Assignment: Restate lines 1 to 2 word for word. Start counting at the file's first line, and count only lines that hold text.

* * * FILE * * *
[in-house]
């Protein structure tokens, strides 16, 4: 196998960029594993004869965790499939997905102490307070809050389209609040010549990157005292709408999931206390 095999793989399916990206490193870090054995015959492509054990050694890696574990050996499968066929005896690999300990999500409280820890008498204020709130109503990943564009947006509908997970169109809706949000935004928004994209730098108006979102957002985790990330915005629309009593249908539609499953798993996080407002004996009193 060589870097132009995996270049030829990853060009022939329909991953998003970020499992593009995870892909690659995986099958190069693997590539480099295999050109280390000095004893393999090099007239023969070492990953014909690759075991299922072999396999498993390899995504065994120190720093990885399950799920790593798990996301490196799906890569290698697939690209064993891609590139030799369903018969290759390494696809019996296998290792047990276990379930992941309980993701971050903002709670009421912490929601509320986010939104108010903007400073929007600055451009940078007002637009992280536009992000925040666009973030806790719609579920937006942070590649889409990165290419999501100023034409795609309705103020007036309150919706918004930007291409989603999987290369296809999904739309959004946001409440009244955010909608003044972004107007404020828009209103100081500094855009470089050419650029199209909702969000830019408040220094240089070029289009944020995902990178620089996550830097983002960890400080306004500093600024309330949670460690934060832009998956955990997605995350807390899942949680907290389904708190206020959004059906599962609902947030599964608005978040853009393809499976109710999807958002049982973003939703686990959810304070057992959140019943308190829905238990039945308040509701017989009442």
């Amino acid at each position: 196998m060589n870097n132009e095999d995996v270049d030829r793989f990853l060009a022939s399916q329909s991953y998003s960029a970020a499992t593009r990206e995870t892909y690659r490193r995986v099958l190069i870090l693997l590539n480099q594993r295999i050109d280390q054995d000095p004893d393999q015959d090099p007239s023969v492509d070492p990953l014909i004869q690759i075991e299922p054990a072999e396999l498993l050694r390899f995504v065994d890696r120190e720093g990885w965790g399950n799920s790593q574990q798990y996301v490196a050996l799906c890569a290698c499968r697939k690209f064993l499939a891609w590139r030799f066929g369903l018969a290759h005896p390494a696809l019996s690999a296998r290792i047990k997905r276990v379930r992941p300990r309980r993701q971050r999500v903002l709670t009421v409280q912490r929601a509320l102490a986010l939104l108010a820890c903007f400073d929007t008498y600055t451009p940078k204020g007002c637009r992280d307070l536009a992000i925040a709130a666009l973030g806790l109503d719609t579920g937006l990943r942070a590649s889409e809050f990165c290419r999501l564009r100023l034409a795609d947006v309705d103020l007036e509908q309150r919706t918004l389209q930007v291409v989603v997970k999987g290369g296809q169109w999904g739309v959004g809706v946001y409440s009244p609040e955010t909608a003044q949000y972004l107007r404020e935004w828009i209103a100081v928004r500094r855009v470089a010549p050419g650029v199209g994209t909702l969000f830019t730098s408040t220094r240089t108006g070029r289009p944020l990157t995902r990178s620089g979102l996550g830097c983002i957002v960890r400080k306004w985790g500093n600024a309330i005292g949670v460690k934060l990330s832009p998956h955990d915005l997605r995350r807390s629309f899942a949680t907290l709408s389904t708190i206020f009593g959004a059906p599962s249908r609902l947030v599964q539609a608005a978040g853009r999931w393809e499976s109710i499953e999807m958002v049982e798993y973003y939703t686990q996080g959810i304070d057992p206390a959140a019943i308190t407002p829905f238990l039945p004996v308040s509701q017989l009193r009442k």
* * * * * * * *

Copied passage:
[in-house]
């Protein structure tokens, strides 16, 4: 196998960029594993004869965790499939997905102490307070809050389209609040010549990157005292709408999931206390 095999793989399916990206490193870090054995015959492509054990050694890696574990050996499968066929005896690999300990999500409280820890008498204020709130109503990943564009947006509908997970169109809706949000935004928004994209730098108006979102957002985790990330915005629309009593249908539609499953798993996080407002004996009193 060589870097132009995996270049030829990853060009022939329909991953998003970020499992593009995870892909690659995986099958190069693997590539480099295999050109280390000095004893393999090099007239023969070492990953014909690759075991299922072999396999498993390899995504065994120190720093990885399950799920790593798990996301490196799906890569290698697939690209064993891609590139030799369903018969290759390494696809019996296998290792047990276990379930992941309980993701971050903002709670009421912490929601509320986010939104108010903007400073929007600055451009940078007002637009992280536009992000925040666009973030806790719609579920937006942070590649889409990165290419999501100023034409795609309705103020007036309150919706918004930007291409989603999987290369296809999904739309959004946001409440009244955010909608003044972004107007404020828009209103100081500094855009470089050419650029199209909702969000830019408040220094240089070029289009944020995902990178620089996550830097983002960890400080306004500093600024309330949670460690934060832009998956955990997605995350807390899942949680907290389904708190206020959004059906599962609902947030599964608005978040853009393809499976109710999807958002049982973003939703686990959810304070057992959140019943308190829905238990039945308040509701017989009442």